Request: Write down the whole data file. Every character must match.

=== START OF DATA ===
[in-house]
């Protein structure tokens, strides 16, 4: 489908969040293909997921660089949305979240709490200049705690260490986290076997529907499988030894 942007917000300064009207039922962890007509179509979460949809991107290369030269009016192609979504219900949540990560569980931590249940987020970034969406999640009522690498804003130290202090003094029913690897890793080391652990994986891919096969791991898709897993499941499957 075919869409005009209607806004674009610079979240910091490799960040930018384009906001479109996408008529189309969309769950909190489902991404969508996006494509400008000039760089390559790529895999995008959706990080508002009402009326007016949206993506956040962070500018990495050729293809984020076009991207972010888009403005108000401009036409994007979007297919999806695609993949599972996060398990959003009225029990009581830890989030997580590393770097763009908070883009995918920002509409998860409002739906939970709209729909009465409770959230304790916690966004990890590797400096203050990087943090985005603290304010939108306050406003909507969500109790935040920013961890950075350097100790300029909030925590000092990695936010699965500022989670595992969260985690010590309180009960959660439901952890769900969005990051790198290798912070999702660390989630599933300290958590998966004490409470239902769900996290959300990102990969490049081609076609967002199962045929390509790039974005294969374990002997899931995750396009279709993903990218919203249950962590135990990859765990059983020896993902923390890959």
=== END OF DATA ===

[in-house]
């Protein structure tokens, strides 16, 4: 489908969040293909997921660089949305979240709490200049705690260490986290076997529907499988030894 942007917000300064009207039922962890007509179509979460949809991107290369030269009016192609979504219900949540990560569980931590249940987020970034969406999640009522690498804003130290202090003094029913690897890793080391652990994986891919096969791991898709897993499941499957 075919869409005009209607806004674009610079979240910091490799960040930018384009906001479109996408008529189309969309769950909190489902991404969508996006494509400008000039760089390559790529895999995008959706990080508002009402009326007016949206993506956040962070500018990495050729293809984020076009991207972010888009403005108000401009036409994007979007297919999806695609993949599972996060398990959003009225029990009581830890989030997580590393770097763009908070883009995918920002509409998860409002739906939970709209729909009465409770959230304790916690966004990890590797400096203050990087943090985005603290304010939108306050406003909507969500109790935040920013961890950075350097100790300029909030925590000092990695936010699965500022989670595992969260985690010590309180009960959660439901952890769900969005990051790198290798912070999702660390989630599933300290958590998966004490409470239902769900996290959300990102990969490049081609076609967002199962045929390509790039974005294969374990002997899931995750396009279709993903990218919203249950962590135990990859765990059983020896993902923390890959």